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Movie Review: Star Wars: The Force Awakens (spoiler free!)

Star Wars: The Force Awakens Directed by J.J. Abrams In Theatres "Chewie, we're home." Let's get this out of the way first - I was not particularly looking forward to The Force Awakens . I mean, yeah, the trailers had me excited.
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Star Wars: The Force Awakens
Directed by J.J. Abrams
In Theatres

"Chewie, we're home."

Let's get this out of the way first - I was not particularly looking forward to The Force Awakens. I mean, yeah, the trailers had me excited. But I remember back in 1998 getting excited watching the trailers for The Phantom Menace. And then a couple of years later being cautiously optimistic about Attack of the Clones. And not learning my lesson for Revenge of the Sith. So, yeah. Exciting trailers all around for The Force Awakens. But, damn, I really didn't want to be a sucker one more time. Those three prequel films, they're so, so, so very bad. And I'm not some crying fanboy going clickity clack about George Lucas beating up my inner child. I'm saying they are very, very, very bad films. Very bad. Bad acting, bad writing, bad directing, bad lighting, bad editing, bad special effects, bad costumes, bad sound editing, bad craft services. They are bad in every which way it is possible for a film to be bad. Hell, I think some new ways of being terrible were created with that series. They are disastrously bad films that future generations of film makers will use them as examples of what not to do when making a film, as examples of hubris run wild, of ego out of control. They aren't so bad they're good. They're awful and you should feel bad if you enjoy them.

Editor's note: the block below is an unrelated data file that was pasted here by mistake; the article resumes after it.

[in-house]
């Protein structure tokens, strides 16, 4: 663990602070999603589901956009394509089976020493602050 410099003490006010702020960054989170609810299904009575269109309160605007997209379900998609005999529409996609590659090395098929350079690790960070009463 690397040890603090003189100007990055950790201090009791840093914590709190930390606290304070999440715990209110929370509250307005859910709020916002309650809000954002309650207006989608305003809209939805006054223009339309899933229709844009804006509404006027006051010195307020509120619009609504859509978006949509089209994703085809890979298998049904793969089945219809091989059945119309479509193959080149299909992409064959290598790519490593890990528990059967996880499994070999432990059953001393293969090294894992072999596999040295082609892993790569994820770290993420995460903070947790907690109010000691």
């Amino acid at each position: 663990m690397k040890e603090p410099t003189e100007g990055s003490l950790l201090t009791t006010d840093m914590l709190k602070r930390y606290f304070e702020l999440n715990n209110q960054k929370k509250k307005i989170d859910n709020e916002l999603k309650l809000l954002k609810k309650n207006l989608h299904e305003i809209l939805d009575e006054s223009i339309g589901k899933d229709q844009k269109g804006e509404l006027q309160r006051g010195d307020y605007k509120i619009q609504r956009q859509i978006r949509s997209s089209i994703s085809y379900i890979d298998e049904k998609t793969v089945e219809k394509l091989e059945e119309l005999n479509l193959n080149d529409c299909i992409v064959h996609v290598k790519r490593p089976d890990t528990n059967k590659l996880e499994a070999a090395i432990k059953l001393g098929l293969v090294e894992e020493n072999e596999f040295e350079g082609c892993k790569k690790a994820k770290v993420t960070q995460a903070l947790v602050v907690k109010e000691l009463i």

It's hard to describe the disquiet I felt in my gut watching that opening crawl for Phantom Menace, with its trade talks and embargoes and whogivesadamns. Jump forward six years later when I was sitting in a darkened theatre watching Darth Vader stagger around screaming "Noooooo!!!" I thought three things - 1) those were seven hours I was never, ever, ever going to get back; 2) George Lucas should never be allowed to direct anything, even non-union ads for local used car dealerships in Rochester; and 3) I was never going to be a sucker to nostalgia again. No-one was ever going to get my money again by promising to polish up my childhood again.

I was eleven, going on twelve, when I saw Star Wars the first time. Seeing that opening crawl, with its "time of civil war" and references to battles and Death Star plan stealing and an evil empire and a princess racing home, made my toes curl. That opening crawl let you know you were being dropped into the middle of a story, into something bigger than the movie you were about to see. The movie hit all the sweet spots, good versus evil, an average guy with no idea of his true potential or his destiny, a bad buy that was part robot, part human and wore a killer cape, explosions, starships, and lasers. I guess I was the target audience for Star Wars. I didn't know anything about Joseph Campbell or The Hidden Fortress at the time. But, I knew Flash Gordon serials because channel 50 from Detroit showed them on Sundays.

I never did fall too hard into Star Wars fandom, though. I never owned any merch. I fail miserably at Star Wars Trivial Pursuit. I can name two planets, Tatooine and Hoth. I don't know if Endor is a moon or a planet. I really do like the universe the stories are set in. I like Star Wars a lot. I love The Empire Strikes Back. And Return of the Jedi is like two films mashed together, one a masterpiece of tension and suspense and adult themes, the other a mess of merch ready teddy bears and sloppy pacing. So, really, when it all comes down objectively, the series has a track record of, like, two and half great movies out of six. Not a great average now that I stop and think about it.